Legal Tips and Advices For Landlords

Being a landlord can be challenging, especially when you’re starting out. Landlords don’t just collect rent checks. Successful landlords must understand the law, negotiate different personalities, and adapt to various problems that can pop up at any time.

When you’re first starting out, beyond the basics of getting the property purchased and ready to rent out, remember that setting yourself up for success also means having the proper legal protections in place—and being proactive with legal issues could save you from big legal bills and hassles down the road. These guidelines from can help in protecting yourself when you’re starting out as a new landlord.

Put it in writing

It seems simple, but putting everything in writing can be the smartest thing you ever do as a landlord. The most important item to put in writing is the Lease Agreement between you and the tenant.  If you ever have problems with the tenant, the Lease Agreement protects you and gives you legal rights that would be more difficult to prove without documentation.  It also makes it clear that both parties have agreed to specific terms that you can both reference later if there is a dispute.

If you’re having problems writing a Lease Agreement, you can employ the services of a property management company. However, to avoid choosing the wrong one, it’s best to read a few online reviews about professional property management to know which is best for you.

Get a security deposit

Collecting a security deposit communicates to the new tenant that you care about the condition in which the tenant keeps your property.  It also gives the tenant motivation to keep the property in the same condition in which it was first rented. If the tenant doesn’t keep the property in good condition or damages it, you may be able to keep a portion or all of the deposit to pay for repairs or additional cleaning.

Know the tenant financially

It’s your responsibility to vet your potential tenants.  Start by having them complete a Rental Application, which will help you collect the information you need to screen your potential tenants.  Next, take the time to verify their good credit and their employment, which will help you determine their ability to pay the rent.  Keep in mind that it’s much easier to find another potential tenant than it would be to evict a tenant who can’t pay the rent. Of course, you also need to follow any laws that protect tenants against housing discrimination, but the inability to pay the rent generally can be used to disqualify a potential tenant.  You may also use a Letter to Request a Credit Reference to verify the prospective tenant’s good credit, and/or ask the tenant’s employer for a Salary Verification Letter.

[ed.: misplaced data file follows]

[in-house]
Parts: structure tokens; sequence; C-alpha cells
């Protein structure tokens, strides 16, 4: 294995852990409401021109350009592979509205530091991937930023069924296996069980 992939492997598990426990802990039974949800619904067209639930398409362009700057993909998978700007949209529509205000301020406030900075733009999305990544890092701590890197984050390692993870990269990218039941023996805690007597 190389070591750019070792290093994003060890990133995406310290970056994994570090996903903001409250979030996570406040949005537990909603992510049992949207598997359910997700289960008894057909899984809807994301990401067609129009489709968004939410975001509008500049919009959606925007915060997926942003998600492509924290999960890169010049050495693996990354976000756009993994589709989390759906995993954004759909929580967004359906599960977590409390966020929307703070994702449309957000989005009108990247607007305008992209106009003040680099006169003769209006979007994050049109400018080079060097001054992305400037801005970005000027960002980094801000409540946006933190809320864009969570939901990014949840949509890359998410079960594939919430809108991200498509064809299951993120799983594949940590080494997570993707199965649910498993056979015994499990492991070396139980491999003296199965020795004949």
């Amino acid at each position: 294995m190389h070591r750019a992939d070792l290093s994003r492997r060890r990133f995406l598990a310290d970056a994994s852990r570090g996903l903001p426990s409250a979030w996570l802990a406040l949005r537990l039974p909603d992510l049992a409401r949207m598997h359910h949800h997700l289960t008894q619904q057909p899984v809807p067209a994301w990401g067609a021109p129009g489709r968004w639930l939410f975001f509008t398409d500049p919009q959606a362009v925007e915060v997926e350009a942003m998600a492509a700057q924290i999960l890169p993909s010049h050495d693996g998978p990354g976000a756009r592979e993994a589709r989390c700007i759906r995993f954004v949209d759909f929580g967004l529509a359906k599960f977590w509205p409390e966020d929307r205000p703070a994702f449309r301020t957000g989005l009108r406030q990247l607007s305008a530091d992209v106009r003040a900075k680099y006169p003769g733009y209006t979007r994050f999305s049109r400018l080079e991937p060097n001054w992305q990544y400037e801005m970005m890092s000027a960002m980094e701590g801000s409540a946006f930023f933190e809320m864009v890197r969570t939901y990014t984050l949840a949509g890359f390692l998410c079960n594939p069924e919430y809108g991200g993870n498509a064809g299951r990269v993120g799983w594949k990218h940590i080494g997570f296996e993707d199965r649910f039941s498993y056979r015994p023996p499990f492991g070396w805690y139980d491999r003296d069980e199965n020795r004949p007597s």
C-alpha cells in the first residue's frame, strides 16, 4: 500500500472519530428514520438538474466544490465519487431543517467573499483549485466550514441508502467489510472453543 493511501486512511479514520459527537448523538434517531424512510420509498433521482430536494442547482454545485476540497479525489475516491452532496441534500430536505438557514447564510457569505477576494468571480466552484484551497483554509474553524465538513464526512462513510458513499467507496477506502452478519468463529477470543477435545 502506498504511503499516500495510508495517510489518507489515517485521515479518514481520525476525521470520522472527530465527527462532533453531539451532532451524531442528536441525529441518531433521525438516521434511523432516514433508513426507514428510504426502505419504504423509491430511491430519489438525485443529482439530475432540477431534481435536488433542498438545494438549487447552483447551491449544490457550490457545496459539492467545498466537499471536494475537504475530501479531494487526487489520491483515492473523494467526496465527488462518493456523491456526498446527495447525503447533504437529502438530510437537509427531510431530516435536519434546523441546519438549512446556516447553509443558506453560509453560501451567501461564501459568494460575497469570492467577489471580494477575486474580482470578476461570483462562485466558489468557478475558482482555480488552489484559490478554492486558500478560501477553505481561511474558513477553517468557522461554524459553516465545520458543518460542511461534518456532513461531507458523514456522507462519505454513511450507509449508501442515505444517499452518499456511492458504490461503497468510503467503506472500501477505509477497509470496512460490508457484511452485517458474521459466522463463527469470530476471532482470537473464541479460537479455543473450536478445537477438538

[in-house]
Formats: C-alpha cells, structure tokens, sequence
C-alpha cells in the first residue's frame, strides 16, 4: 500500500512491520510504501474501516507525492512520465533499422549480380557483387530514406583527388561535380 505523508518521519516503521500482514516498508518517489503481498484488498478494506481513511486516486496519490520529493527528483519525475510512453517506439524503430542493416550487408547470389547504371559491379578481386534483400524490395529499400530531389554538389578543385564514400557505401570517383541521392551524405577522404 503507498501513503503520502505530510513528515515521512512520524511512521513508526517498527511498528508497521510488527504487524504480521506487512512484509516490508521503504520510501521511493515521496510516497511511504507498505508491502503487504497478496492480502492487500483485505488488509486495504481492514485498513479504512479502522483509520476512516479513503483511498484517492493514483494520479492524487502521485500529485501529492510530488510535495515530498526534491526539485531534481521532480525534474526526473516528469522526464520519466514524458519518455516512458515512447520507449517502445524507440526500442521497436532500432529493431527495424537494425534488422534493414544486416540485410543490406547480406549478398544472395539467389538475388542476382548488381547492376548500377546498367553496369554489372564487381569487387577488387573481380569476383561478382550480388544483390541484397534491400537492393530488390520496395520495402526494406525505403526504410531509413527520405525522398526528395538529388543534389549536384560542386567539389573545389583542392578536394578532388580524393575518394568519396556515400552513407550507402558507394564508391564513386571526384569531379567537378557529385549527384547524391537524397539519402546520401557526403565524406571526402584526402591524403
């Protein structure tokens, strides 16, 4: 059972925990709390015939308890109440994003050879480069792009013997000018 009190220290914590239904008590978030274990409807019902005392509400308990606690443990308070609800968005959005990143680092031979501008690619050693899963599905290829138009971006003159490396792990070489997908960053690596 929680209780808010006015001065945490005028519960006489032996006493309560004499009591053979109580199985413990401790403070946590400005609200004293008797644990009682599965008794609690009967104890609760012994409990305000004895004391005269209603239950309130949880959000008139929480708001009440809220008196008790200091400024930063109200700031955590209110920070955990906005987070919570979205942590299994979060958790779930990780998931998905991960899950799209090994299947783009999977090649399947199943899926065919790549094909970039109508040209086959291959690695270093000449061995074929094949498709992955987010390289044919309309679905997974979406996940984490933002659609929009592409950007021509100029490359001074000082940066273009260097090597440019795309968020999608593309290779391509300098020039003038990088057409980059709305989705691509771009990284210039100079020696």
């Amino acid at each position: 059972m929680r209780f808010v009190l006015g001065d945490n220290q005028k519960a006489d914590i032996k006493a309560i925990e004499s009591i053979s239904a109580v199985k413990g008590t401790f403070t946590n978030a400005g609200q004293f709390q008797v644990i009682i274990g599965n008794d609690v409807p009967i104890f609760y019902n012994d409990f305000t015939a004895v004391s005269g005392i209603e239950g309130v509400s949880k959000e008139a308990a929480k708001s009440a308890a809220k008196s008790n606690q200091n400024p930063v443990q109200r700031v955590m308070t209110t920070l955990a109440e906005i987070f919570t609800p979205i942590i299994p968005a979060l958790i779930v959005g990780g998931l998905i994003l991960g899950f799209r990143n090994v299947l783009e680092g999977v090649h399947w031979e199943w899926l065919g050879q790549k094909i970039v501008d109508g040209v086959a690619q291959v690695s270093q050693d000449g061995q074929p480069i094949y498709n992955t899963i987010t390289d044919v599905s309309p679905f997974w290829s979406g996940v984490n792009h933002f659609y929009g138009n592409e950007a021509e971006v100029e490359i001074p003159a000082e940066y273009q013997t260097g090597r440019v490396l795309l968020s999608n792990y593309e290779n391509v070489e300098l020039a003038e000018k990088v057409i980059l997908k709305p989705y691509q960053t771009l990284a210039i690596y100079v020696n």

Understand key lease terms, like rent, maintenance, utilities, etc

Make sure you know and follow the terms of the lease you’ve signed.  If you create a document and then flaunt the terms, your tenant could take you to small claims court and you could be found liable.  You could also get in trouble with local housing authorities.  In addition, if you don’t follow the lease terms, it makes it harder to enforce regulations of the lease that you do want the tenant to follow—like paying the rent on time.

Understand your rights as a landlord

Although the renter has rights, so does the landlord.  For example, you should be able to enter the property when necessary for maintenance with the appropriate amount of notice given to the tenant.  You also have the right to evict a tenant if they are not upholding their end of the lease.  You can use an Eviction Worksheet in this case, but before you get in this situation, it’s smart to understand the legal process for evicting a tenant in your city and state, since it varies by locality.